. . . .The estimated annual cost savings of $3.5 billion expected to be realized from the transaction annually after 2011 is not dependent on the retention of the rights to distribute Remicade and golimumab, although the loss of these rights would reduce the amount of sales expected to be generated by the combined company. . . .

However, what it fails to make plain is that, because Remicade (and soon, Simponi) are such high-margin products, the loss of even say $1 billion of sales of the drugs is probably also the loss of over $800 million of pre-tax income. And that is a material amount of EPS, even to the gargantuan New Merck.

"Beefier" Risk Factor on Remicade/Simponi Fight -- Filed With SEC, Overnight. . . .


Overnight, Schering-Plough, likely in response to an SEC comment requesting that it do so, has also beefed up the "Risk Factor" disclosure related to the pending arbitration proceedings involving Johnson & Johnson's subsidiary Centocor, and the reversion of Remicade/Simponi distribution rights outside the United States.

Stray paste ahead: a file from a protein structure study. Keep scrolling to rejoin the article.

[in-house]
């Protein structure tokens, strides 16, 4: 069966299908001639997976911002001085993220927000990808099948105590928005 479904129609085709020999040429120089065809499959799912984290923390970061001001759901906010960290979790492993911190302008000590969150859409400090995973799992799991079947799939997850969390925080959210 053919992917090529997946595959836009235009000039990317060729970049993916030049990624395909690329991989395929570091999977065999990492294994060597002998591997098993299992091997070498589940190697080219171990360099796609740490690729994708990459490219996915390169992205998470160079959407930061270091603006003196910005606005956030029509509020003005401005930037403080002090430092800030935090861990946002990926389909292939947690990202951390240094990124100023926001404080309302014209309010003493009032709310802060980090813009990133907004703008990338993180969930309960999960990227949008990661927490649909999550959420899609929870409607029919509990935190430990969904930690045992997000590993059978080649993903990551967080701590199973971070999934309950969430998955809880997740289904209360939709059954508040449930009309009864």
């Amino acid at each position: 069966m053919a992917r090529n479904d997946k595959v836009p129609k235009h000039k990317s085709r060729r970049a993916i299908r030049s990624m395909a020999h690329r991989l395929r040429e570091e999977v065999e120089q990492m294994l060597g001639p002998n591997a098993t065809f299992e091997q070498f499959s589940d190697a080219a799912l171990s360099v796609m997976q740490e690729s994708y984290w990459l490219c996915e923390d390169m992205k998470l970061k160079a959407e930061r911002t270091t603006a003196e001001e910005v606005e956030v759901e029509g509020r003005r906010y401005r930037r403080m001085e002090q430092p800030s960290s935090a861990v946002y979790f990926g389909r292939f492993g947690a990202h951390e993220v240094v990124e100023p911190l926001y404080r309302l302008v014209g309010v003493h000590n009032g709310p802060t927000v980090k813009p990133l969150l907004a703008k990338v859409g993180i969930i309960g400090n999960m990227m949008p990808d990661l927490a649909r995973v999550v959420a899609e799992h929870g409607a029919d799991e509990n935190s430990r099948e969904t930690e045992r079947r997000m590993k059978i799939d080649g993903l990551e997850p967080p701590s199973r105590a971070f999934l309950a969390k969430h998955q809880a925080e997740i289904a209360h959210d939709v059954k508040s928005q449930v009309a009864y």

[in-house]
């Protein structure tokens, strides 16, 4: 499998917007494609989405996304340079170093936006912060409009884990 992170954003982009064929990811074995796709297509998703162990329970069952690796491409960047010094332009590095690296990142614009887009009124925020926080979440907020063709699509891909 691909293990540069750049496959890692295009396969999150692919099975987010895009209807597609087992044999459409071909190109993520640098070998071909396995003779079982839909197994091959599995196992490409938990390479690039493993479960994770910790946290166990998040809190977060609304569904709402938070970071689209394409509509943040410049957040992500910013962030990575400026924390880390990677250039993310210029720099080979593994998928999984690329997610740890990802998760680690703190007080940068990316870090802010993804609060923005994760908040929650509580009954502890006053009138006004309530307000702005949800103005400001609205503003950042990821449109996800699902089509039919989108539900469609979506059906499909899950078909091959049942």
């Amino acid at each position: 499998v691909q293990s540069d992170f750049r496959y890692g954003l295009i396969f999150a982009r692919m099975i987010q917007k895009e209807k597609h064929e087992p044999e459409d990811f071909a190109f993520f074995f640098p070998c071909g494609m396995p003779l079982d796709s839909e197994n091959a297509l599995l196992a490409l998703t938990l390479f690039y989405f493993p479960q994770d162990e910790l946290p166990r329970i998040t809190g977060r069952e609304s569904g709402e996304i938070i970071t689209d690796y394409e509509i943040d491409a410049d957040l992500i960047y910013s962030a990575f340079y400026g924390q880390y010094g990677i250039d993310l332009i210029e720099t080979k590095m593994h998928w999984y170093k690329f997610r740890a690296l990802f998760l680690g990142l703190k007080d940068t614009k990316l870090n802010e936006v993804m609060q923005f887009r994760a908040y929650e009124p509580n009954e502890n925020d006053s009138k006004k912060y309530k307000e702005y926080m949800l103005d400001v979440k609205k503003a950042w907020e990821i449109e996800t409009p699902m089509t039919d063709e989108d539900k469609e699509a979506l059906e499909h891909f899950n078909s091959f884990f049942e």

At the outset, let me mention that the merger proxy risk disclosure makes very little (nothing, actually!) of the fact that the parties failed to capitalize the leading capitalized "C" in the term "change of Control" (in the fifth line of Section 8.2(c) of that link) -- when, arguably, it mattered most to do so. I have previously, and repeatedly, explained why I think J&J and Centocor will make some hay out of this decision, by both parties, not to use a defined term, inside the very clause that is now in dispute. [For easy reference, I have made that particular small "c", in Section 8.2, as recited by Schering-Plough's risk factor, below, stand-out as bright red ink. Do look for it.] To hear Schering-Plough explain Centocor's likely position below, one would think it hasn't dawned on Schering's lawyers that this troublesome failure to use a defined term would have any import. [More likely it is a "pay no attention to the little man behind the curtain" moment -- a la the throne-room scene from the Wizard of Oz.]